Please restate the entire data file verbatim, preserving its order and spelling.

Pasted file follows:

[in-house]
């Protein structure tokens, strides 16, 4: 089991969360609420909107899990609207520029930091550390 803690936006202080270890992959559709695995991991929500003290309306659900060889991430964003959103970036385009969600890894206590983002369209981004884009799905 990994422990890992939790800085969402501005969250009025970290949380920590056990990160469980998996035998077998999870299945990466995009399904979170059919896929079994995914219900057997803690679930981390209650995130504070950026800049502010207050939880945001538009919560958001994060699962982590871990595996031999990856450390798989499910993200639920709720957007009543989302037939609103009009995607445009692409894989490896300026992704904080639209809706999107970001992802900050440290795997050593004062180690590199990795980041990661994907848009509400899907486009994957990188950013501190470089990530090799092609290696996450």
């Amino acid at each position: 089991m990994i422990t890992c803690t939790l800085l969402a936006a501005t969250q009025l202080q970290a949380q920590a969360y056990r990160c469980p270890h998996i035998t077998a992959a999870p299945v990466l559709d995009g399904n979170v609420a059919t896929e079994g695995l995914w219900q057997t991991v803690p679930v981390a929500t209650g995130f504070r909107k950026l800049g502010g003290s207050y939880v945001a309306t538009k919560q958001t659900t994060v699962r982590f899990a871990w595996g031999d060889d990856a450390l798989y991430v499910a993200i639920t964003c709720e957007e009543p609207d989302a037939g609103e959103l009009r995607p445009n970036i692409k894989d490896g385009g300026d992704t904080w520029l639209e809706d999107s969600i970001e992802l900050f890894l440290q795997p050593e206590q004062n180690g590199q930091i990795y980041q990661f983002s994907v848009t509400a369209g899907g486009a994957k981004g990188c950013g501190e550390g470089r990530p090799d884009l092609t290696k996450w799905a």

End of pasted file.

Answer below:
[in-house]
């Protein structure tokens, strides 16, 4: 089991969360609420909107899990609207520029930091550390 803690936006202080270890992959559709695995991991929500003290309306659900060889991430964003959103970036385009969600890894206590983002369209981004884009799905 990994422990890992939790800085969402501005969250009025970290949380920590056990990160469980998996035998077998999870299945990466995009399904979170059919896929079994995914219900057997803690679930981390209650995130504070950026800049502010207050939880945001538009919560958001994060699962982590871990595996031999990856450390798989499910993200639920709720957007009543989302037939609103009009995607445009692409894989490896300026992704904080639209809706999107970001992802900050440290795997050593004062180690590199990795980041990661994907848009509400899907486009994957990188950013501190470089990530090799092609290696996450």
């Amino acid at each position: 089991m990994i422990t890992c803690t939790l800085l969402a936006a501005t969250q009025l202080q970290a949380q920590a969360y056990r990160c469980p270890h998996i035998t077998a992959a999870p299945v990466l559709d995009g399904n979170v609420a059919t896929e079994g695995l995914w219900q057997t991991v803690p679930v981390a929500t209650g995130f504070r909107k950026l800049g502010g003290s207050y939880v945001a309306t538009k919560q958001t659900t994060v699962r982590f899990a871990w595996g031999d060889d990856a450390l798989y991430v499910a993200i639920t964003c709720e957007e009543p609207d989302a037939g609103e959103l009009r995607p445009n970036i692409k894989d490896g385009g300026d992704t904080w520029l639209e809706d999107s969600i970001e992802l900050f890894l440290q795997p050593e206590q004062n180690g590199q930091i990795y980041q990661f983002s994907v848009t509400a369209g899907g486009a994957k981004g990188c950013g501190e550390g470089r990530p090799d884009l092609t290696k996450w799905a």